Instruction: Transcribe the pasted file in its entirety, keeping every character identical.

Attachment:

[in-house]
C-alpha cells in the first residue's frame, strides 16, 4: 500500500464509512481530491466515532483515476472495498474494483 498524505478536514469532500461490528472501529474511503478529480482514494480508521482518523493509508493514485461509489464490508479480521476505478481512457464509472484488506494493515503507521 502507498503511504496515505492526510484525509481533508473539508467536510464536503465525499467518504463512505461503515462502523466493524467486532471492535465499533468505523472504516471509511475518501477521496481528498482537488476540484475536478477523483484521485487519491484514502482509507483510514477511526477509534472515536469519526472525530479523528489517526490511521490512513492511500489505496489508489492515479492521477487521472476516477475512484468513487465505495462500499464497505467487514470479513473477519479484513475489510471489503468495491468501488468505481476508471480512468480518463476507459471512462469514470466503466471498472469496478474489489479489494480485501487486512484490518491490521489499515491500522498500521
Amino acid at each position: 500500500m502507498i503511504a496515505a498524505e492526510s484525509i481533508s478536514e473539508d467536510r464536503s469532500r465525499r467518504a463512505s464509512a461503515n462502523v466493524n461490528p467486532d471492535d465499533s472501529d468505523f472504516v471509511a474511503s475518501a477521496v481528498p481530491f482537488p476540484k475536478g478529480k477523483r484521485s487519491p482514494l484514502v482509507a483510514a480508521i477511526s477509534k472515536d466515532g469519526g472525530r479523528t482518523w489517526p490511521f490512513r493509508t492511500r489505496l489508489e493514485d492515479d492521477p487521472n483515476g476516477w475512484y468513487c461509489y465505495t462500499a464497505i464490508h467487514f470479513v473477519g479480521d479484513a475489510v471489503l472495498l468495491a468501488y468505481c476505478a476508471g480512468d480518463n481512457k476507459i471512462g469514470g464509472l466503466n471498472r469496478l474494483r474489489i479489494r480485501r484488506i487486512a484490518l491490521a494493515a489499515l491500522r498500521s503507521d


[in-house]
C-alpha cells in the first residue's frame, strides 16, 4: 500500500464509512481530491466515532483515476472495498474494483 498524505478536514469532500461490528472501529474511503478529480482514494480508521482518523493509508493514485461509489464490508479480521476505478481512457464509472484488506494493515503507521 502507498503511504496515505492526510484525509481533508473539508467536510464536503465525499467518504463512505461503515462502523466493524467486532471492535465499533468505523472504516471509511475518501477521496481528498482537488476540484475536478477523483484521485487519491484514502482509507483510514477511526477509534472515536469519526472525530479523528489517526490511521490512513492511500489505496489508489492515479492521477487521472476516477475512484468513487465505495462500499464497505467487514470479513473477519479484513475489510471489503468495491468501488468505481476508471480512468480518463476507459471512462469514470466503466471498472469496478474489489479489494480485501487486512484490518491490521489499515491500522498500521
Amino acid at each position: 500500500m502507498i503511504a496515505a498524505e492526510s484525509i481533508s478536514e473539508d467536510r464536503s469532500r465525499r467518504a463512505s464509512a461503515n462502523v466493524n461490528p467486532d471492535d465499533s472501529d468505523f472504516v471509511a474511503s475518501a477521496v481528498p481530491f482537488p476540484k475536478g478529480k477523483r484521485s487519491p482514494l484514502v482509507a483510514a480508521i477511526s477509534k472515536d466515532g469519526g472525530r479523528t482518523w489517526p490511521f490512513r493509508t492511500r489505496l489508489e493514485d492515479d492521477p487521472n483515476g476516477w475512484y468513487c461509489y465505495t462500499a464497505i464490508h467487514f470479513v473477519g479480521d479484513a475489510v471489503l472495498l468495491a468501488y468505481c476505478a476508471g480512468d480518463n481512457k476507459i471512462g469514470g464509472l466503466n471498472r469496478l474494483r474489489i479489494r480485501r484488506i487486512a484490518l491490521a494493515a489499515l491500522r498500521s503507521d